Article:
Citizen Testing in the Wharfe

By and large the general public is unaware that rivers are used to discharge not only treated effluent but also untreated effluent directly to rivers;

• It’s (almost) all quite legal , permitted under licence by the Environment Agency;
• The EA advise against swimming in rivers;
• Both the water industry and the EA have been content with these arrangements; and,
• Spills during heavy rainfall events usually go unnoticed, because outlet pipes are often hidden from view.

EU legislation regulated water quality at bathing waters throughout Europe based on monitoring faecal bacteria.

Parameter Intestinal enterococci (cfu/100ml) Escherichia coli (e.coli) (cfu/100ml)
Excellent Quality 200 500
Good Quality 400 1000
Sufficient 330 900

The three maps below show the locations of where testing took place. Figures framed and in red are the resultant numbers counted when sampling. Arrowed in red and labelled “1” and “2” point to the location of the Ashlands storm overflow and the STW treated water outflow respectively.

It is quite clear from these images, that spills of untreated sewage from Ashlands Sewage Treatment Works (STW) lead to high concentrations of faecal bacteria in the river.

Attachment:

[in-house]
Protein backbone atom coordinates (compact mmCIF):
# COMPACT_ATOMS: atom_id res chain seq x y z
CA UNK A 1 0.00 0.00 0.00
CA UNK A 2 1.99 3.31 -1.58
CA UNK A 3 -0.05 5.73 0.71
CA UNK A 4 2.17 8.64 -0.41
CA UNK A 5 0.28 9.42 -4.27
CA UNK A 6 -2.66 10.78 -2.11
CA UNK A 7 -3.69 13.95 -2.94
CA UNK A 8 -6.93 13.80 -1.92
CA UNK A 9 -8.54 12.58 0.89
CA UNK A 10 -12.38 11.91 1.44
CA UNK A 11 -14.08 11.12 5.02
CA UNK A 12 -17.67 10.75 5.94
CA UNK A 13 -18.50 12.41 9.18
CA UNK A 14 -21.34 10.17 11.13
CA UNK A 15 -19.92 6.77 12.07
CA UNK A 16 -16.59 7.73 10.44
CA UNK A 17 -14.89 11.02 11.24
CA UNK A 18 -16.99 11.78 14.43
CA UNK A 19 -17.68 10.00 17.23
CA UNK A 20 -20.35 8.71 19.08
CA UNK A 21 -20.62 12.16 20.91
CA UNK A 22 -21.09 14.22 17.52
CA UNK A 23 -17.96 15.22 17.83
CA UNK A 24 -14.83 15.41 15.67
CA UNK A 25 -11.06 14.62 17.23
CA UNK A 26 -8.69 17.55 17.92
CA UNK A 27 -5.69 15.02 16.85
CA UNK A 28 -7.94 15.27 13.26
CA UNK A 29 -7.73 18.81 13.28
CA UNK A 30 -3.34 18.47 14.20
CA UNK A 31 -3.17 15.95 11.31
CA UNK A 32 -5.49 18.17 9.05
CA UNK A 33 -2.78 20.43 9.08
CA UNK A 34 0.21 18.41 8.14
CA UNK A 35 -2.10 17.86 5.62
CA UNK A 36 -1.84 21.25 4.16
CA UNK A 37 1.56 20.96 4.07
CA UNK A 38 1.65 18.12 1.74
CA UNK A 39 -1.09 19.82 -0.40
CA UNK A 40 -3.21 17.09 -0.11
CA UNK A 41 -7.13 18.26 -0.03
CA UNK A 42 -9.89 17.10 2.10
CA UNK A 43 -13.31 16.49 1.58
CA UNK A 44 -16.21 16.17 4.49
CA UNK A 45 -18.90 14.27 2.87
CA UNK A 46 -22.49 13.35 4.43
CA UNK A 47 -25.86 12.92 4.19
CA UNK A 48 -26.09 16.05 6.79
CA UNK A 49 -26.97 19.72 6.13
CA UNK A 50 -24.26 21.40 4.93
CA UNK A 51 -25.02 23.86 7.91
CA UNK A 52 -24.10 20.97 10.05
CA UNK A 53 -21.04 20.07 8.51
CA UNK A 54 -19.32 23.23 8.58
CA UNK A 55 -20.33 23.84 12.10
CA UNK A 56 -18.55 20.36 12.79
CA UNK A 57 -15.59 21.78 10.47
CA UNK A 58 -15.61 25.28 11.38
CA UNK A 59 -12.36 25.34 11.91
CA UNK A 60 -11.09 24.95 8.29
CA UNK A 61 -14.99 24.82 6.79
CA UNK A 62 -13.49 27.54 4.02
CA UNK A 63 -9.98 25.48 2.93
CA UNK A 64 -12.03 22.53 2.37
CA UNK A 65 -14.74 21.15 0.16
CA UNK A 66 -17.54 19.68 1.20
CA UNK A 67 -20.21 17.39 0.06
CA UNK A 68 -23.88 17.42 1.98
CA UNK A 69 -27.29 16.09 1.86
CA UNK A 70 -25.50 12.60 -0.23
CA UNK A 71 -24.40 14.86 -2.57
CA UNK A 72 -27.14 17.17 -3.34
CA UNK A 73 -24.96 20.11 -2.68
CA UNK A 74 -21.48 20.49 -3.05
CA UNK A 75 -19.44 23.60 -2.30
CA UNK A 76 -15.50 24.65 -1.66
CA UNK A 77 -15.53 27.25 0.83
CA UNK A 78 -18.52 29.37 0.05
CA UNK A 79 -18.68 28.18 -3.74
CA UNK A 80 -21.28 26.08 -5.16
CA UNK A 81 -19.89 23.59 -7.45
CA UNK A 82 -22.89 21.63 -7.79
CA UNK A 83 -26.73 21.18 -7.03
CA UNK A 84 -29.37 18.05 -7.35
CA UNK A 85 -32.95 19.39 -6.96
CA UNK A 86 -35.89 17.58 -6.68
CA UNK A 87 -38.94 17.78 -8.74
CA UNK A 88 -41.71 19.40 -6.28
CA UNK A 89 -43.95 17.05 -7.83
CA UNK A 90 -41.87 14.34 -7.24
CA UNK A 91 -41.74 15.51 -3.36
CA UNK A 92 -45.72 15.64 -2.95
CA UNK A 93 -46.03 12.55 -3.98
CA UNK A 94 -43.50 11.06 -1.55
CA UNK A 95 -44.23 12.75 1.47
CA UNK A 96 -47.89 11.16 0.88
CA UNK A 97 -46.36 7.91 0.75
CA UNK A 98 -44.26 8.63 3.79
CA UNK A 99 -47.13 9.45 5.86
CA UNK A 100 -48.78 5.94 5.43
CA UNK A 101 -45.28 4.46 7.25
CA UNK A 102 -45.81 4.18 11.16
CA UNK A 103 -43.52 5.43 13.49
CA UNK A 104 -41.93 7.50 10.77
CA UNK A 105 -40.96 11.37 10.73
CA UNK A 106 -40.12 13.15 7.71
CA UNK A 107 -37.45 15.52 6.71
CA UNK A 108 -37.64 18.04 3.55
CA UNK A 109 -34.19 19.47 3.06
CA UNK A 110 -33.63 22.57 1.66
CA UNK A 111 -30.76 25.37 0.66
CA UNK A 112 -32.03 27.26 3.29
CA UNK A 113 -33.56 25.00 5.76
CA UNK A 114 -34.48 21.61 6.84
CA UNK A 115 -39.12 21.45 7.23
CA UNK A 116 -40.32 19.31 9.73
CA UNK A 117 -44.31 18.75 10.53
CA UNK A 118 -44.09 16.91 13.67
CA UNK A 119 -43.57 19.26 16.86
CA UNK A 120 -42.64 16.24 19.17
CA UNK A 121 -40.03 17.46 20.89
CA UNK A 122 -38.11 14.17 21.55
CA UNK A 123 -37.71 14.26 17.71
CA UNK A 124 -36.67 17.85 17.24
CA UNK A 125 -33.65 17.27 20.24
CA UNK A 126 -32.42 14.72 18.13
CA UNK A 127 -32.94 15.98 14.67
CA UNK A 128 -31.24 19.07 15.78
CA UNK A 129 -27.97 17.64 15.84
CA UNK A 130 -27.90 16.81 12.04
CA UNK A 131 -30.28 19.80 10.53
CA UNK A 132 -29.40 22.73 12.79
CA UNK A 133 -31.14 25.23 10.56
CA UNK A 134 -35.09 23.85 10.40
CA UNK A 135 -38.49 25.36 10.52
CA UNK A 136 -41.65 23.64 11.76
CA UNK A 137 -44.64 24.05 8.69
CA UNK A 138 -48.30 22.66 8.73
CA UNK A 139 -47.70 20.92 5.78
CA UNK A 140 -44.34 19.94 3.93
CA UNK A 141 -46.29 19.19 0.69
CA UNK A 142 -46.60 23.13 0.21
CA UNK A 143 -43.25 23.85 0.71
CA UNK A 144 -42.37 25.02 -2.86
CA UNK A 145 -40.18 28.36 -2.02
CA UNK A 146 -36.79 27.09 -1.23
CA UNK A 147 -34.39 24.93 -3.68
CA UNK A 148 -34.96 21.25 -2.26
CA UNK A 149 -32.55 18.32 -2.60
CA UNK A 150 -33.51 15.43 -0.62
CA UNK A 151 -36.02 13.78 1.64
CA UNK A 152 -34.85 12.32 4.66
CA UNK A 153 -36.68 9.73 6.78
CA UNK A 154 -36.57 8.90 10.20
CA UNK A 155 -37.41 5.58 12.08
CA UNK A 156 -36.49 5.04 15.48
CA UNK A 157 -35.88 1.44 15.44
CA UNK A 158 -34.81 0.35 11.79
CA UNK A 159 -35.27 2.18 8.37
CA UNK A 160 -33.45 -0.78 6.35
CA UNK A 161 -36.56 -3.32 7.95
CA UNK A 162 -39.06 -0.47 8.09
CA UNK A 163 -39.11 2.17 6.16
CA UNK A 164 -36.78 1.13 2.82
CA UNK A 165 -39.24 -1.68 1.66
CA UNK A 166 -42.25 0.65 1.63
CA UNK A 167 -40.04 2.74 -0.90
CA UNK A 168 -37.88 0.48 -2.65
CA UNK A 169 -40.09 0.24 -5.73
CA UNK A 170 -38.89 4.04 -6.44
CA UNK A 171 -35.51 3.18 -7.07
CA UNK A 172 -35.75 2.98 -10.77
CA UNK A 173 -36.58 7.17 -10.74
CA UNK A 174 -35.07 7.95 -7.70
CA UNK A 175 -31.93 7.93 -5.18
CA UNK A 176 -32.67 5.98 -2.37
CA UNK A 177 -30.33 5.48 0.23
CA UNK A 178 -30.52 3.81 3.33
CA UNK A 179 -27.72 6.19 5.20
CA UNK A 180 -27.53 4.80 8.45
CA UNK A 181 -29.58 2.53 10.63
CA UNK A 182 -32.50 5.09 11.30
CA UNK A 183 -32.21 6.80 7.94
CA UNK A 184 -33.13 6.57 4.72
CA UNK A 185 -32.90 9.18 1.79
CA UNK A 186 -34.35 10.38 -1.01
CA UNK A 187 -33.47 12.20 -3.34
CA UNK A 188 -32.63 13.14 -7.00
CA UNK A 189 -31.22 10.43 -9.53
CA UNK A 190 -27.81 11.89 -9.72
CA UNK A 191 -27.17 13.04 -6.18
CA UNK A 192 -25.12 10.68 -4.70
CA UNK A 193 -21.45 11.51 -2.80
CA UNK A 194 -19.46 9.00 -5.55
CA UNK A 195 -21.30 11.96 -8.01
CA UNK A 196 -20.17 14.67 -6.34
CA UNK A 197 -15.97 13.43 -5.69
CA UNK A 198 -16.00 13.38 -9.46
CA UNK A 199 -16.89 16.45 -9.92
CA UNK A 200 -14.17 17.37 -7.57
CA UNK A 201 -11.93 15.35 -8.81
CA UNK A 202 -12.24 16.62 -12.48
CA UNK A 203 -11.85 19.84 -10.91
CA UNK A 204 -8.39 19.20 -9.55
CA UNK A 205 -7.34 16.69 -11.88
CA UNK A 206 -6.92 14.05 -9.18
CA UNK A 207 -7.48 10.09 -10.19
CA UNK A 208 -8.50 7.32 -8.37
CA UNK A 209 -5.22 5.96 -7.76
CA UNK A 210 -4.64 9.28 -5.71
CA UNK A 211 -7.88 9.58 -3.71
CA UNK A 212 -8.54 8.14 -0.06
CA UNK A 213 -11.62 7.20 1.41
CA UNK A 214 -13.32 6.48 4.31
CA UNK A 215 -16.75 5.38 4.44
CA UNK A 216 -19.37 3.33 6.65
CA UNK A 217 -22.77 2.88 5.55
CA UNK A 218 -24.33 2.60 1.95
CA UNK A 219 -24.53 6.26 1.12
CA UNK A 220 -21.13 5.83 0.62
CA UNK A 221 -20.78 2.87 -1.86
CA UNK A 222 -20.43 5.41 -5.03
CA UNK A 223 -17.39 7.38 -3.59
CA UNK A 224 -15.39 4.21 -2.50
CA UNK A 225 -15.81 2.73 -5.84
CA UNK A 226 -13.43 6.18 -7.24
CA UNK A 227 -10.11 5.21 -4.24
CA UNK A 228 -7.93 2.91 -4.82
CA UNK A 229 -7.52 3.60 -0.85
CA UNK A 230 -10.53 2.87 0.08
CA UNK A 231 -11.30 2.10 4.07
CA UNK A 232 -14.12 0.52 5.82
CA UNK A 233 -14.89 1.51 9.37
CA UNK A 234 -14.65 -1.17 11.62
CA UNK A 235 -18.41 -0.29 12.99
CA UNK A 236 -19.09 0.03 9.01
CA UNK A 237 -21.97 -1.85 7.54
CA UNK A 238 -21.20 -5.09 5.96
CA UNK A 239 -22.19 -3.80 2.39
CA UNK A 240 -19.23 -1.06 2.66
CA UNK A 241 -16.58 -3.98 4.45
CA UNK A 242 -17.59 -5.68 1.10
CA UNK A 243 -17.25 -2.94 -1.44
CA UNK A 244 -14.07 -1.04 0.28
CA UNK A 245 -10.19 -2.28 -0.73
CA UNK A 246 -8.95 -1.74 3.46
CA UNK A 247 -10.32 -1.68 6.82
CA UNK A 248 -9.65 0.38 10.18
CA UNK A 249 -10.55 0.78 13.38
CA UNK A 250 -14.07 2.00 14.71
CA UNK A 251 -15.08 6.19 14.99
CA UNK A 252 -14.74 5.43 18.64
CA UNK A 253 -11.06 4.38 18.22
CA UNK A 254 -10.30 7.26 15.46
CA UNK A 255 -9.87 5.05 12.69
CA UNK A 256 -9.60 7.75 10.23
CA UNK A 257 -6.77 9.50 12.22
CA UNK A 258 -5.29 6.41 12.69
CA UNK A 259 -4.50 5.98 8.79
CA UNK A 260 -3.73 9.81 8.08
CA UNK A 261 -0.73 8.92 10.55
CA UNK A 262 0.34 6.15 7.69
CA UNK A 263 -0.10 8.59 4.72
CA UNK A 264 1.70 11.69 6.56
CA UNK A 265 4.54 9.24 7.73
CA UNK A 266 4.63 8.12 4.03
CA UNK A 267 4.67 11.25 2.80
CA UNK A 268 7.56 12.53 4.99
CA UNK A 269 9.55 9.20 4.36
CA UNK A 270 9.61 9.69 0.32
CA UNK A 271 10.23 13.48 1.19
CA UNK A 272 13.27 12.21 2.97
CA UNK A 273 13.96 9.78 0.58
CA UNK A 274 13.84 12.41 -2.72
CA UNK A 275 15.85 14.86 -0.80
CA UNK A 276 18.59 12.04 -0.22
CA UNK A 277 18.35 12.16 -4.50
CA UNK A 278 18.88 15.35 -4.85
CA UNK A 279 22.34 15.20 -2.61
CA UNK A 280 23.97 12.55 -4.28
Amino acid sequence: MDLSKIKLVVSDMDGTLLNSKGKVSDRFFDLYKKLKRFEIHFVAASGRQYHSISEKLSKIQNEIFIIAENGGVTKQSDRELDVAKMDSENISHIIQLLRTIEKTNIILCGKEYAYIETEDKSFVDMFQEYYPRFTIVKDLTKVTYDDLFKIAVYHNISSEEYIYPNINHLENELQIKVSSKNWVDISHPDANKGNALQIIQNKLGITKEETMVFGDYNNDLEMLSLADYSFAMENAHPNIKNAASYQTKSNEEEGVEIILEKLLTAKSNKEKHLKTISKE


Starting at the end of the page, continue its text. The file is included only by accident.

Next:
Red arrow no. 1 (sample point no. 2) shows that untreated effluent contains high concentrations of faecal bacteria at 32,500 cfu/100ml, whilst treated outflow down-river at red arrow no.2 (sample point 3) at 43,500 cfu/100mm. This pattern continues on the map below showing conditions are never suitable for swimming at Beanland’s Island.

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Bacteria die off downstream but concentrations are still high at Denton Bridge (sample point 4)

Conditions upstream of the Suspension Footbridge at the Crum Wheel corner appear good except in wet weather and when there’s a spill upstream in Addingham

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A further injection of faecal bacteria is caused by the treated effluent from Ben Rhydding STW. High concentrations of faecal bacteria at Burley Weir derive more from Ben Rhydding than Ashlands STW.

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